## Putnam 2017 A3 – Solution

**Problem A3.** Denote . Then is continuous and . We can see that

Now note that on we have so . Furthermore, on we have so multiplying with we get . Therefore

To prove that goes to we can still work with . Note that the negative part cannot get too big:

As for the positive part, taking we have

Next, note that on

We would need that the last term be larger than . This is equivalent to . Since is continuous on , it is bounded above, so some delta small enough exists in order for this to work.

Grouping all of the above we get that

Since we get that goes to .

## Putnam 2017 A2 – Solution

**Problem A2.** We have the following recurrence relation

for , given and . In order to prove that is always a polynomial with integer coefficients we should prove that divides somehow. Recurrence does not seem to work very well. Also, root based arguments might work, but you need to take good care in the computation.

A simpler idea, which is classic in this context, is to try and linearize the recurrence relation. In order to do this, let’s write two consecutive recurrence relations

We add them and we obtain the following relation

which leads straightforward to a telescoping argument. Finally, we are left with a simple linear recurrence with integer coefficient polynomials, and the result follows immediately.

## A hint for Project Euler Pb 613

The text for Problem 613 can be found here. The hint is the following picture 🙂

## IMC 2017 – Day 2 – Problems

**Problem 6.** Let be a continuous function such that exists (finite or infinite).

Prove that

**Problem 7.** Let be a nonconstant polynomial with real coefficients. For every positive integer let

Prove that there are only finitely many numbers such that all roots of are real.

**Problem 8.** Define the sequence of matrices by the following recurrence

where is the identity matrix.

Prove that has distinct integer eigenvalues with multiplicities , respectively.

**Problem 9.** Define the sequence of continuously differentiable functions by the following recurrence

Show that exists for every and determine the limit function.

**Problem 10.** Let be an equilateral triangle in the plane. Prove that for every there exists an with the following property: If is a positive integer and are non-overlapping triangles inside such that each of them is homothetic to with a negative ratio and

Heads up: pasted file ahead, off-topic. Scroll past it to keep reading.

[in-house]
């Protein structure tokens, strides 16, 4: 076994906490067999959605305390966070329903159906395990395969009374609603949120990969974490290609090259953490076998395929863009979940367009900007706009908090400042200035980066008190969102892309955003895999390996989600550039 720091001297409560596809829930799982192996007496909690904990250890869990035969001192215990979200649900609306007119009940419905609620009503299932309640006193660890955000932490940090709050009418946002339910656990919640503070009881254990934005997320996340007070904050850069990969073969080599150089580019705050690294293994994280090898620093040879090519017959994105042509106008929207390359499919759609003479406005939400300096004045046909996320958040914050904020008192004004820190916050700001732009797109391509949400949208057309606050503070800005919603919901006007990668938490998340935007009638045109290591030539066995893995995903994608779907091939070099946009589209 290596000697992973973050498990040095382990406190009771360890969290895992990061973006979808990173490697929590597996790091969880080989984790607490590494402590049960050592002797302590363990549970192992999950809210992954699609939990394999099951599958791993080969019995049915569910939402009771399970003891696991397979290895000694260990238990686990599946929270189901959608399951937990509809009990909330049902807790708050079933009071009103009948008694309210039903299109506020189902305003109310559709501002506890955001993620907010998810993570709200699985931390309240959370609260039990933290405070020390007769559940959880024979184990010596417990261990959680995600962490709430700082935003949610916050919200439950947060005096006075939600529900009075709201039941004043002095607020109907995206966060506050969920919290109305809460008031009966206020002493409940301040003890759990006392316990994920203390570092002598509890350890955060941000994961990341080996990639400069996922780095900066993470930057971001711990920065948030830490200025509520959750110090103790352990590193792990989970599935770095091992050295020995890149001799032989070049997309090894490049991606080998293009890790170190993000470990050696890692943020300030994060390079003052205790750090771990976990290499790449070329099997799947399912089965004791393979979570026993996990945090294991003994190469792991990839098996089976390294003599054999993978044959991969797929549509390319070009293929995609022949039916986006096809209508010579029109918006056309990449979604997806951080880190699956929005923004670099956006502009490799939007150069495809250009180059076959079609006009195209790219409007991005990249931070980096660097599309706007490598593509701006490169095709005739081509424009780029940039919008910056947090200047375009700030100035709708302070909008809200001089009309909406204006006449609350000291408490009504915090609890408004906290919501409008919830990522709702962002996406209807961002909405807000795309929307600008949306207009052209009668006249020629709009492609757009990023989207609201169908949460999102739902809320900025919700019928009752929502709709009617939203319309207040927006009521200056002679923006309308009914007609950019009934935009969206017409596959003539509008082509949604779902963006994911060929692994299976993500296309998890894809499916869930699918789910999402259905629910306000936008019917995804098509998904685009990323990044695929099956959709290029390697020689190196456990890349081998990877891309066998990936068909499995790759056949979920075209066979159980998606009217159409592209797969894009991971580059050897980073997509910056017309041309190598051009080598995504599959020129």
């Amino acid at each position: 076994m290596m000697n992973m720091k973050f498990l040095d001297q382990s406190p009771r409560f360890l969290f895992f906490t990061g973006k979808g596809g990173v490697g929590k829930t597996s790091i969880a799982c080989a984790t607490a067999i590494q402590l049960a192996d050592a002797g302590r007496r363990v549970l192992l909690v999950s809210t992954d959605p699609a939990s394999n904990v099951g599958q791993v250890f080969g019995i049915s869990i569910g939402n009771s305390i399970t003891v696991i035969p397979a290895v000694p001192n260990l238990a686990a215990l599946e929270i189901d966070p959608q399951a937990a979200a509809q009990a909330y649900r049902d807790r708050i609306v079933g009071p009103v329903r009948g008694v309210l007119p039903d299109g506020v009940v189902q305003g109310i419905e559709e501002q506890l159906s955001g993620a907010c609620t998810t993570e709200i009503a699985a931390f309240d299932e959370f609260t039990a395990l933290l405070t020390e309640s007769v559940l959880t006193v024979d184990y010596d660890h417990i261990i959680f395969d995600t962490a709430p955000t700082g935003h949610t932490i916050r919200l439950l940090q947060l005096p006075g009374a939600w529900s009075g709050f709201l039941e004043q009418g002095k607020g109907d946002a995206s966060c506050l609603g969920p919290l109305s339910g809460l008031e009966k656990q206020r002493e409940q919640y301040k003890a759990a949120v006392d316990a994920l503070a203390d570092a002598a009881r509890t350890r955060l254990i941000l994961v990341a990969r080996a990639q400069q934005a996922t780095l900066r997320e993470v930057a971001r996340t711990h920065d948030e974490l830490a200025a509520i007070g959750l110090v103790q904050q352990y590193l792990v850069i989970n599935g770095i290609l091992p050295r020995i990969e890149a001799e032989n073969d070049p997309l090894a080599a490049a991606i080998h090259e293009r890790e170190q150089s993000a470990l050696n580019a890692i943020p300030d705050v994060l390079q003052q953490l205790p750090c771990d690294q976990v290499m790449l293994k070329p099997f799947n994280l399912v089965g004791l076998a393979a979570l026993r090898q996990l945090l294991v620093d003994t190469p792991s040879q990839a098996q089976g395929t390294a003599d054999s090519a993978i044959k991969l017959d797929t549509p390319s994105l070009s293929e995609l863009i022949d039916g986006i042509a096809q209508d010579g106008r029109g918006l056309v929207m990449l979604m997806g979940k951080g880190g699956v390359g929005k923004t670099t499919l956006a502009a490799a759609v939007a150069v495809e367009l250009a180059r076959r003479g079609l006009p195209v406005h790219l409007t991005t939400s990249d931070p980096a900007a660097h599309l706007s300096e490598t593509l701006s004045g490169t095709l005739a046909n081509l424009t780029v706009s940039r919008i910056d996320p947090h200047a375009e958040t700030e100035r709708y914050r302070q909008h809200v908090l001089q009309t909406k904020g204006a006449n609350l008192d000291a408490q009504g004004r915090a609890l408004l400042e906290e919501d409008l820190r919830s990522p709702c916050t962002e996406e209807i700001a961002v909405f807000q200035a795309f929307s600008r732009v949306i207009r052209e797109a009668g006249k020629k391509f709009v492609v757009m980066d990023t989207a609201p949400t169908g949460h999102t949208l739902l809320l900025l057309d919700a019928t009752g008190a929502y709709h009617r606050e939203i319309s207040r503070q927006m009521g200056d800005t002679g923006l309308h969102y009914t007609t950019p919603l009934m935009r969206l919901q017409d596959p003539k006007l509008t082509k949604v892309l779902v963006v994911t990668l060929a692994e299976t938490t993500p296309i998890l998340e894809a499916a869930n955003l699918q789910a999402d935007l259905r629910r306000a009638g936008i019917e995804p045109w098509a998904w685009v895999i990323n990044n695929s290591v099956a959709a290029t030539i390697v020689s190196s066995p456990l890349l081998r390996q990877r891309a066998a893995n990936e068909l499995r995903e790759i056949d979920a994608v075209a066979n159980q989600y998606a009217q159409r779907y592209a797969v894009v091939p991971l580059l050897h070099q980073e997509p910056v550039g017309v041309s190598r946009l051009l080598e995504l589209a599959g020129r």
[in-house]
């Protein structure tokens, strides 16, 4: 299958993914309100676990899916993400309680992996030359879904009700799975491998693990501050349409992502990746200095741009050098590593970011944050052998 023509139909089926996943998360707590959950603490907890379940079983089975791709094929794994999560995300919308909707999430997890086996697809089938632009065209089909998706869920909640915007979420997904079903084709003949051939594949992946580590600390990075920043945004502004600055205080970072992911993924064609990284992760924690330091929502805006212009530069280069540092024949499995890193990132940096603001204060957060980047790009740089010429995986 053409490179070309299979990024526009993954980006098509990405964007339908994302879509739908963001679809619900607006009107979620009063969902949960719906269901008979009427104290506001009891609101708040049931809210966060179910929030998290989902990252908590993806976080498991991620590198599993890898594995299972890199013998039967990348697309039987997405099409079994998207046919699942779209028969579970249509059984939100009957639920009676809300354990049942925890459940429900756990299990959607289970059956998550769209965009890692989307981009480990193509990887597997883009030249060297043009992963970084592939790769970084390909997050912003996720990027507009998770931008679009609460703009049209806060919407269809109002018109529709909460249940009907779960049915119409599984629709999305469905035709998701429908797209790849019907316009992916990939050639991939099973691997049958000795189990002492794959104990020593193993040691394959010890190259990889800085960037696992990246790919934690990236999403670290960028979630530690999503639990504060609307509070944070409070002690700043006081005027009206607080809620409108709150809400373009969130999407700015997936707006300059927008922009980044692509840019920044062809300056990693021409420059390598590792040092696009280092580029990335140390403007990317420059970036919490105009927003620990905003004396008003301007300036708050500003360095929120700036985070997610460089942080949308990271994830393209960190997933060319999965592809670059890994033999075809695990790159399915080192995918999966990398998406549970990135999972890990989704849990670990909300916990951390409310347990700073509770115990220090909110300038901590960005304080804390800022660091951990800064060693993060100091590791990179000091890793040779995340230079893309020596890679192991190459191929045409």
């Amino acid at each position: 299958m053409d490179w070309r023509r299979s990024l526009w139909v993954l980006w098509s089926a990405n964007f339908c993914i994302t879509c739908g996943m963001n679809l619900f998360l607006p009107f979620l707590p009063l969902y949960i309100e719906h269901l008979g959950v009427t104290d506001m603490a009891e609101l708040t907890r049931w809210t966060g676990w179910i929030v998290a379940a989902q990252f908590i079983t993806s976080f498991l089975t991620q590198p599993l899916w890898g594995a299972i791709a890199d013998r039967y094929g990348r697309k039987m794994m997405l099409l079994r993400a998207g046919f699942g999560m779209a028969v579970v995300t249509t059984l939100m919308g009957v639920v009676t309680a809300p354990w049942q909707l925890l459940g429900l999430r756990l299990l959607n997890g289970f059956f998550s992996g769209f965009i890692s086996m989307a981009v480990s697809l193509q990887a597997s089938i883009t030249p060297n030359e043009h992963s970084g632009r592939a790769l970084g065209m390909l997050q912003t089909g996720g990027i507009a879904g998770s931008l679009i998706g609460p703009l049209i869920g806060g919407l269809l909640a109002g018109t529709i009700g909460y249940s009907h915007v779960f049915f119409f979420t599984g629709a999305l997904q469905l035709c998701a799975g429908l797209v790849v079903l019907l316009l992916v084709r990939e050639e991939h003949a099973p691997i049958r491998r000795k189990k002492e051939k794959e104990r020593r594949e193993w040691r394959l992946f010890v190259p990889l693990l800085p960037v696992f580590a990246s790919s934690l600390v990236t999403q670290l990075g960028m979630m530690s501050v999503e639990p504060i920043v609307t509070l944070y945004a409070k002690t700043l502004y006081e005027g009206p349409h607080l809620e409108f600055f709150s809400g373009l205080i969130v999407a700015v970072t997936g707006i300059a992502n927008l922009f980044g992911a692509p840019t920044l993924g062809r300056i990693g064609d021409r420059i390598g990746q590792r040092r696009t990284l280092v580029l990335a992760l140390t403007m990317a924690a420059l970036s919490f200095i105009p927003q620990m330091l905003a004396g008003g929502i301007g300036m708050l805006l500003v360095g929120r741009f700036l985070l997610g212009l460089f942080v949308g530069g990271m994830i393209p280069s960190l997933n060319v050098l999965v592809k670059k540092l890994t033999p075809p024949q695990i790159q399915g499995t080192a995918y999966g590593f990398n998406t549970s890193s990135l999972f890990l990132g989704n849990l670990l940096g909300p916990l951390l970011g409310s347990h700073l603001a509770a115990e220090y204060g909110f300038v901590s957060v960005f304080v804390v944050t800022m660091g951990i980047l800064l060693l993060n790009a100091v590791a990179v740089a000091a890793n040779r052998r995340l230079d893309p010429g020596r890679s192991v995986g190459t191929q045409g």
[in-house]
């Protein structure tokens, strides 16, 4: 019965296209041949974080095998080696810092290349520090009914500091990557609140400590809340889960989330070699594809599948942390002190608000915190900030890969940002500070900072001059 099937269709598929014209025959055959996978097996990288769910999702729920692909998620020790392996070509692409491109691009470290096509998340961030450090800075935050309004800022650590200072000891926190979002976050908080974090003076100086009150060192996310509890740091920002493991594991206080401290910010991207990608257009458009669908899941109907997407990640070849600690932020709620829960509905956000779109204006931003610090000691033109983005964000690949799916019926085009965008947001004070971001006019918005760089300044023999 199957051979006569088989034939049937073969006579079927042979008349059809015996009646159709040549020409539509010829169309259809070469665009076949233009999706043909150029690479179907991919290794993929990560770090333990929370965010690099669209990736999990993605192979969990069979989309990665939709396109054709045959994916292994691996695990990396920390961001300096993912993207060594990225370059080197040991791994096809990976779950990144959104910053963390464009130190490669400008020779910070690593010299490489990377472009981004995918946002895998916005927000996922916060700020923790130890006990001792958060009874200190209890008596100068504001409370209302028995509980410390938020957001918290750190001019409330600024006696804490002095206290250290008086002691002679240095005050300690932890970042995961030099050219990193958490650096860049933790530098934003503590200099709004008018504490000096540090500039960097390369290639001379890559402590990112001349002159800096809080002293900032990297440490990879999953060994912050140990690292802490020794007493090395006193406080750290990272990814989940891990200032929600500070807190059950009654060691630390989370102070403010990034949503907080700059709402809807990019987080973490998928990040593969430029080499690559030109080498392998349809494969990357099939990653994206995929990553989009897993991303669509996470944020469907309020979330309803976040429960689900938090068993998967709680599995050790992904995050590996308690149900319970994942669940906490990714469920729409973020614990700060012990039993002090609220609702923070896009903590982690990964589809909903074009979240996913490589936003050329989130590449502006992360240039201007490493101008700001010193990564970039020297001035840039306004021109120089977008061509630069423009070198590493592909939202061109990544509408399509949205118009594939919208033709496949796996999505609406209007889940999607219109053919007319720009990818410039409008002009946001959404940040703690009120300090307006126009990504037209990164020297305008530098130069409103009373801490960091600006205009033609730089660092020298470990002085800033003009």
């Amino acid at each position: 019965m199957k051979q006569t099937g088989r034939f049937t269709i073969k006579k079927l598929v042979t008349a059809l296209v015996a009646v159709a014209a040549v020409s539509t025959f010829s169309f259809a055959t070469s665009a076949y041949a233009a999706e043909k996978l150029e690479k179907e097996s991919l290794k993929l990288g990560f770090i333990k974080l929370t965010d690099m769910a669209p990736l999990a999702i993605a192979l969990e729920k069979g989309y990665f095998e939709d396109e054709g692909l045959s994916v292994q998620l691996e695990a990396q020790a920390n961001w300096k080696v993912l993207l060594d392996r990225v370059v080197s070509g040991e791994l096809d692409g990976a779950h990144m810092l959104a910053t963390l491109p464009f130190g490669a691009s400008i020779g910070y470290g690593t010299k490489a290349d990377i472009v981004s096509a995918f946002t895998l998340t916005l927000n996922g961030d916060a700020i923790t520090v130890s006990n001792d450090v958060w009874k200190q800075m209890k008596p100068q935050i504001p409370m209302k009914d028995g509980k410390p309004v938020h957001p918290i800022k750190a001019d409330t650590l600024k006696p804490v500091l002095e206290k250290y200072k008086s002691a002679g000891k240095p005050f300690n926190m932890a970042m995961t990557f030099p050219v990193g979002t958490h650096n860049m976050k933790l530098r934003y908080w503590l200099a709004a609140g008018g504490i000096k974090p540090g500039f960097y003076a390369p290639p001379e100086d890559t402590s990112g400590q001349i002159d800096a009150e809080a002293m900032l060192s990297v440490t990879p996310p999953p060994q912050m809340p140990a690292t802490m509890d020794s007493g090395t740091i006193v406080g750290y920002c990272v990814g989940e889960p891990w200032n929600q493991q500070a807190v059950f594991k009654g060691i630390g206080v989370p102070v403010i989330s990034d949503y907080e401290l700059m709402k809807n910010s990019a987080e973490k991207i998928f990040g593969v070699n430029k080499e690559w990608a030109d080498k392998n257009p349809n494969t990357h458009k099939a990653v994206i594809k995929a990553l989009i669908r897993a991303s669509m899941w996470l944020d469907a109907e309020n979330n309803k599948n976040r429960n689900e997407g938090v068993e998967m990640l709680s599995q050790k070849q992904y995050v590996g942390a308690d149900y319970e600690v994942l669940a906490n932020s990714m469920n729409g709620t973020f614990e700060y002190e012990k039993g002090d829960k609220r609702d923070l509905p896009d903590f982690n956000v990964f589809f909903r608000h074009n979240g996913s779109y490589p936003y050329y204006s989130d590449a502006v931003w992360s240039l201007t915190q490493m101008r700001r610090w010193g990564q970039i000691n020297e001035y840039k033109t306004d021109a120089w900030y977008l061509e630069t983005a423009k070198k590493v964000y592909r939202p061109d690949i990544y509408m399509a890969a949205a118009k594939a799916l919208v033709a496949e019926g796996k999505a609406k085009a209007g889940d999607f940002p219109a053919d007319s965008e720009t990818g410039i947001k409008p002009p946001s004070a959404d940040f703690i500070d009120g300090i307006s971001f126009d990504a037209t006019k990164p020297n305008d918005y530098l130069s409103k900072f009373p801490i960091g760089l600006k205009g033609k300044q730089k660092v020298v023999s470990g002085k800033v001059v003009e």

then

## Project Euler – Problem 264

Today I managed to solve problem 264 from Project Euler. This is my highest rating problem until now: 85%. You can click the link for the full text of the problem. The main idea is to find all triangles ABC with vertices having integer coordinates such that

- the circumcenter O of each of the triangles is the origin
- the orthocenter H (the intersection of the heights) is the point of coordinates (0,5)
- the perimeter is lower than a certain bound

I will not give detailed advice or codes. You can already find a program online for this problem (I won’t tell you where) and it can serve to verify the final code, before going for the final result. Anyway, following the hints below may help you get to a solution.

The initial idea has to do with a geometric relation linking the points A, B, C, O and H. Anyone who did some problems with vectors and triangles should have come across the needed relation at some time. If not, just search for important lines in triangles, especially the line passing through O and H (and another important point).

Once you find this vectorial relation, it is possible to translate it in coordinates. The fact that points A, B, C are on a circle centered in O shows that their coordinates satisfy an equation of the form , where is a positive integer, not necessarily a square… It is possible to enumerate all solutions to the following equation for fixed , simply by looping over and . This helps you find all lattice points on the circle of radius .